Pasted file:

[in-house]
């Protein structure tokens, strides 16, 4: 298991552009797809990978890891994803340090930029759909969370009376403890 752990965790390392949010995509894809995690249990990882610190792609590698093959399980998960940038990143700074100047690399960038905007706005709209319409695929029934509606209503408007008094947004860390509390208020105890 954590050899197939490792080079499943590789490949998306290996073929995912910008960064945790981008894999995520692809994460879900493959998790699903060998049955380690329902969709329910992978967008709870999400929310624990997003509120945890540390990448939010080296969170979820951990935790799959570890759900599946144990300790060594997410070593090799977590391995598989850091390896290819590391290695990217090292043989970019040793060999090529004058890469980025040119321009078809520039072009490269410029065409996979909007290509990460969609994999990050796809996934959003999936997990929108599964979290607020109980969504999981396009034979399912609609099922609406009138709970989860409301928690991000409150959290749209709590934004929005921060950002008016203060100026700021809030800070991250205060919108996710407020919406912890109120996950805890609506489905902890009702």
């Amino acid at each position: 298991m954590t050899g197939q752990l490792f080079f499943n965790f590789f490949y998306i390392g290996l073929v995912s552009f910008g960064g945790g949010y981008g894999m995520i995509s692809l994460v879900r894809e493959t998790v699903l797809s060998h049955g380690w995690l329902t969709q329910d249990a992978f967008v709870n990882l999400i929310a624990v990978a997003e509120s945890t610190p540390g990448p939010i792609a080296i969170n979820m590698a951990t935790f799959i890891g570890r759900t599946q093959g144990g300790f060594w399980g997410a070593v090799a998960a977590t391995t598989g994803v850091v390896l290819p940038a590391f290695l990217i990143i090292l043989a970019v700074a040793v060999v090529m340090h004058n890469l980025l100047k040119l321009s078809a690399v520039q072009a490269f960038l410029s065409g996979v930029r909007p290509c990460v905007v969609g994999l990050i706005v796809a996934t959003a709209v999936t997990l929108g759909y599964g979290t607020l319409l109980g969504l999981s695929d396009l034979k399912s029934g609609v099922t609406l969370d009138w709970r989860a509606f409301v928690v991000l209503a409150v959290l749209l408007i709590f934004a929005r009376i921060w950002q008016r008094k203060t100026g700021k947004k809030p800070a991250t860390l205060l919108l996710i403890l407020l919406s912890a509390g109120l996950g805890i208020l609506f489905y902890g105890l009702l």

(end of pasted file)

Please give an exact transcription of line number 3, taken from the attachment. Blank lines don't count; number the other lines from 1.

């Amino acid at each position: 298991m954590t050899g197939q752990l490792f080079f499943n965790f590789f490949y998306i390392g290996l073929v995912s552009f910008g960064g945790g949010y981008g894999m995520i995509s692809l994460v879900r894809e493959t998790v699903l797809s060998h049955g380690w995690l329902t969709q329910d249990a992978f967008v709870n990882l999400i929310a624990v990978a997003e509120s945890t610190p540390g990448p939010i792609a080296i969170n979820m590698a951990t935790f799959i890891g570890r759900t599946q093959g144990g300790f060594w399980g997410a070593v090799a998960a977590t391995t598989g994803v850091v390896l290819p940038a590391f290695l990217i990143i090292l043989a970019v700074a040793v060999v090529m340090h004058n890469l980025l100047k040119l321009s078809a690399v520039q072009a490269f960038l410029s065409g996979v930029r909007p290509c990460v905007v969609g994999l990050i706005v796809a996934t959003a709209v999936t997990l929108g759909y599964g979290t607020l319409l109980g969504l999981s695929d396009l034979k399912s029934g609609v099922t609406l969370d009138w709970r989860a509606f409301v928690v991000l209503a409150v959290l749209l408007i709590f934004a929005r009376i921060w950002q008016r008094k203060t100026g700021k947004k809030p800070a991250t860390l205060l919108l996710i403890l407020l919406s912890a509390g109120l996950g805890i208020l609506f489905y902890g105890l009702l």